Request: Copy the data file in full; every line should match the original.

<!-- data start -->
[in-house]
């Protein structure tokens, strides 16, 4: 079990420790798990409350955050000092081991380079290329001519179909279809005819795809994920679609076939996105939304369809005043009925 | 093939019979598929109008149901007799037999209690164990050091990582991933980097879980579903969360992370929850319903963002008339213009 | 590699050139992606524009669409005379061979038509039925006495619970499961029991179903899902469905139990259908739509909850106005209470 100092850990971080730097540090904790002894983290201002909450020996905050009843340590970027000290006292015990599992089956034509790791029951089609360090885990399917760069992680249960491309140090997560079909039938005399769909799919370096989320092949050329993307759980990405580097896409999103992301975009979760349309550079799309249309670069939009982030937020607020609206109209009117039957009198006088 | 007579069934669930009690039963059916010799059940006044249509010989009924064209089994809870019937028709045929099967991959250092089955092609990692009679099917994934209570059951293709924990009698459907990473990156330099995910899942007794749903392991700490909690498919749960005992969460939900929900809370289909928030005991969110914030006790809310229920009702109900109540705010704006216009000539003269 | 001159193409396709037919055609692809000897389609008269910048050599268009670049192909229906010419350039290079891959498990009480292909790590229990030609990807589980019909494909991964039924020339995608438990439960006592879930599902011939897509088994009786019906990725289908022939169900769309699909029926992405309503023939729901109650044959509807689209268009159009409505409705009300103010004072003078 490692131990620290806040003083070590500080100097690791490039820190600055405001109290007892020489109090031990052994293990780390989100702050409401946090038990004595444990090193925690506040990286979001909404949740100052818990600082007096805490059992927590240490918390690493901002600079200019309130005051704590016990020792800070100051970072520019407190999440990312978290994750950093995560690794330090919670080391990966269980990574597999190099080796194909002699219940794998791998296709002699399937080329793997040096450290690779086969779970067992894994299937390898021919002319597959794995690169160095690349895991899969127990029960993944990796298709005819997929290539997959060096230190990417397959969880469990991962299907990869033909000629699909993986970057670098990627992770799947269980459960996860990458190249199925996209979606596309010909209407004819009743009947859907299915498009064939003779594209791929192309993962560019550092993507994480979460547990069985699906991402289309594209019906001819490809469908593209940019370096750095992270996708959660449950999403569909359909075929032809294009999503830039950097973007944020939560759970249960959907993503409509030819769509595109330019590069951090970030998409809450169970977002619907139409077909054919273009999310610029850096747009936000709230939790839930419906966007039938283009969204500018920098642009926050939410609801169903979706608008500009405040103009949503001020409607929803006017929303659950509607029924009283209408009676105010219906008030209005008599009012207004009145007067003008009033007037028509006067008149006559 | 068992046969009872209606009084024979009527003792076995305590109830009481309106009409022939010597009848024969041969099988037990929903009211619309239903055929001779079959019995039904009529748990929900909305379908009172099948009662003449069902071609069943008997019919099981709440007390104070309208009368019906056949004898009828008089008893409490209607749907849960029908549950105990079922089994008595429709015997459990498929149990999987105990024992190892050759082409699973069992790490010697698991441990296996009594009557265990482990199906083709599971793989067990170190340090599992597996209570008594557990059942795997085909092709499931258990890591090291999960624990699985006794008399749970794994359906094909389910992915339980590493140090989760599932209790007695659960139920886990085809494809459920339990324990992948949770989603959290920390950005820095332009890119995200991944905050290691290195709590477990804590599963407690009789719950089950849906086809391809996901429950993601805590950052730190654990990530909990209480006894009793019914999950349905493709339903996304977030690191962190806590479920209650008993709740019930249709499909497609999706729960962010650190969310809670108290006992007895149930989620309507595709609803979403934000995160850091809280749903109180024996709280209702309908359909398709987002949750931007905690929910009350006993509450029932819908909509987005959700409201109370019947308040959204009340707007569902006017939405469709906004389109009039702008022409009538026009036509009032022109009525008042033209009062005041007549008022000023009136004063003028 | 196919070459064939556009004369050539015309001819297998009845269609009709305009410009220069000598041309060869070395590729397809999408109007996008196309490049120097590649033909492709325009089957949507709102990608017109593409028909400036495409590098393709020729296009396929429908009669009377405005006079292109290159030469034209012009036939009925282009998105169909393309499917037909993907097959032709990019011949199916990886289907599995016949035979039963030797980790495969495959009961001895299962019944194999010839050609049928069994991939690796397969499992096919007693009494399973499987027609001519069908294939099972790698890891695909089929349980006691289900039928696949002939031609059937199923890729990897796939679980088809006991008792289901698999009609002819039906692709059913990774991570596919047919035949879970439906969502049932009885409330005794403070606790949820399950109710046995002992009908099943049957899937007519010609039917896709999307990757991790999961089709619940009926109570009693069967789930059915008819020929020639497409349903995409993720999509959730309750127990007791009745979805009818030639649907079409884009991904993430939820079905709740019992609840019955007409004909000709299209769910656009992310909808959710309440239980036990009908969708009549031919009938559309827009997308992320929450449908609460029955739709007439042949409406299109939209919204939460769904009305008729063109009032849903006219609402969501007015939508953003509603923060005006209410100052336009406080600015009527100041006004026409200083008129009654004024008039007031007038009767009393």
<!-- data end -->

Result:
[in-house]
């Protein structure tokens, strides 16, 4: 079990420790798990409350955050000092081991380079290329001519179909279809005819795809994920679609076939996105939304369809005043009925 | 093939019979598929109008149901007799037999209690164990050091990582991933980097879980579903969360992370929850319903963002008339213009 | 590699050139992606524009669409005379061979038509039925006495619970499961029991179903899902469905139990259908739509909850106005209470 100092850990971080730097540090904790002894983290201002909450020996905050009843340590970027000290006292015990599992089956034509790791029951089609360090885990399917760069992680249960491309140090997560079909039938005399769909799919370096989320092949050329993307759980990405580097896409999103992301975009979760349309550079799309249309670069939009982030937020607020609206109209009117039957009198006088 | 007579069934669930009690039963059916010799059940006044249509010989009924064209089994809870019937028709045929099967991959250092089955092609990692009679099917994934209570059951293709924990009698459907990473990156330099995910899942007794749903392991700490909690498919749960005992969460939900929900809370289909928030005991969110914030006790809310229920009702109900109540705010704006216009000539003269 | 001159193409396709037919055609692809000897389609008269910048050599268009670049192909229906010419350039290079891959498990009480292909790590229990030609990807589980019909494909991964039924020339995608438990439960006592879930599902011939897509088994009786019906990725289908022939169900769309699909029926992405309503023939729901109650044959509807689209268009159009409505409705009300103010004072003078 490692131990620290806040003083070590500080100097690791490039820190600055405001109290007892020489109090031990052994293990780390989100702050409401946090038990004595444990090193925690506040990286979001909404949740100052818990600082007096805490059992927590240490918390690493901002600079200019309130005051704590016990020792800070100051970072520019407190999440990312978290994750950093995560690794330090919670080391990966269980990574597999190099080796194909002699219940794998791998296709002699399937080329793997040096450290690779086969779970067992894994299937390898021919002319597959794995690169160095690349895991899969127990029960993944990796298709005819997929290539997959060096230190990417397959969880469990991962299907990869033909000629699909993986970057670098990627992770799947269980459960996860990458190249199925996209979606596309010909209407004819009743009947859907299915498009064939003779594209791929192309993962560019550092993507994480979460547990069985699906991402289309594209019906001819490809469908593209940019370096750095992270996708959660449950999403569909359909075929032809294009999503830039950097973007944020939560759970249960959907993503409509030819769509595109330019590069951090970030998409809450169970977002619907139409077909054919273009999310610029850096747009936000709230939790839930419906966007039938283009969204500018920098642009926050939410609801169903979706608008500009405040103009949503001020409607929803006017929303659950509607029924009283209408009676105010219906008030209005008599009012207004009145007067003008009033007037028509006067008149006559 | 068992046969009872209606009084024979009527003792076995305590109830009481309106009409022939010597009848024969041969099988037990929903009211619309239903055929001779079959019995039904009529748990929900909305379908009172099948009662003449069902071609069943008997019919099981709440007390104070309208009368019906056949004898009828008089008893409490209607749907849960029908549950105990079922089994008595429709015997459990498929149990999987105990024992190892050759082409699973069992790490010697698991441990296996009594009557265990482990199906083709599971793989067990170190340090599992597996209570008594557990059942795997085909092709499931258990890591090291999960624990699985006794008399749970794994359906094909389910992915339980590493140090989760599932209790007695659960139920886990085809494809459920339990324990992948949770989603959290920390950005820095332009890119995200991944905050290691290195709590477990804590599963407690009789719950089950849906086809391809996901429950993601805590950052730190654990990530909990209480006894009793019914999950349905493709339903996304977030690191962190806590479920209650008993709740019930249709499909497609999706729960962010650190969310809670108290006992007895149930989620309507595709609803979403934000995160850091809280749903109180024996709280209702309908359909398709987002949750931007905690929910009350006993509450029932819908909509987005959700409201109370019947308040959204009340707007569902006017939405469709906004389109009039702008022409009538026009036509009032022109009525008042033209009062005041007549008022000023009136004063003028 | 196919070459064939556009004369050539015309001819297998009845269609009709305009410009220069000598041309060869070395590729397809999408109007996008196309490049120097590649033909492709325009089957949507709102990608017109593409028909400036495409590098393709020729296009396929429908009669009377405005006079292109290159030469034209012009036939009925282009998105169909393309499917037909993907097959032709990019011949199916990886289907599995016949035979039963030797980790495969495959009961001895299962019944194999010839050609049928069994991939690796397969499992096919007693009494399973499987027609001519069908294939099972790698890891695909089929349980006691289900039928696949002939031609059937199923890729990897796939679980088809006991008792289901698999009609002819039906692709059913990774991570596919047919035949879970439906969502049932009885409330005794403070606790949820399950109710046995002992009908099943049957899937007519010609039917896709999307990757991790999961089709619940009926109570009693069967789930059915008819020929020639497409349903995409993720999509959730309750127990007791009745979805009818030639649907079409884009991904993430939820079905709740019992609840019955007409004909000709299209769910656009992310909808959710309440239980036990009908969708009549031919009938559309827009997308992320929450449908609460029955739709007439042949409406299109939209919204939460769904009305008729063109009032849903006219609402969501007015939508953003509603923060005006209410100052336009406080600015009527100041006004026409200083008129009654004024008039007031007038009767009393």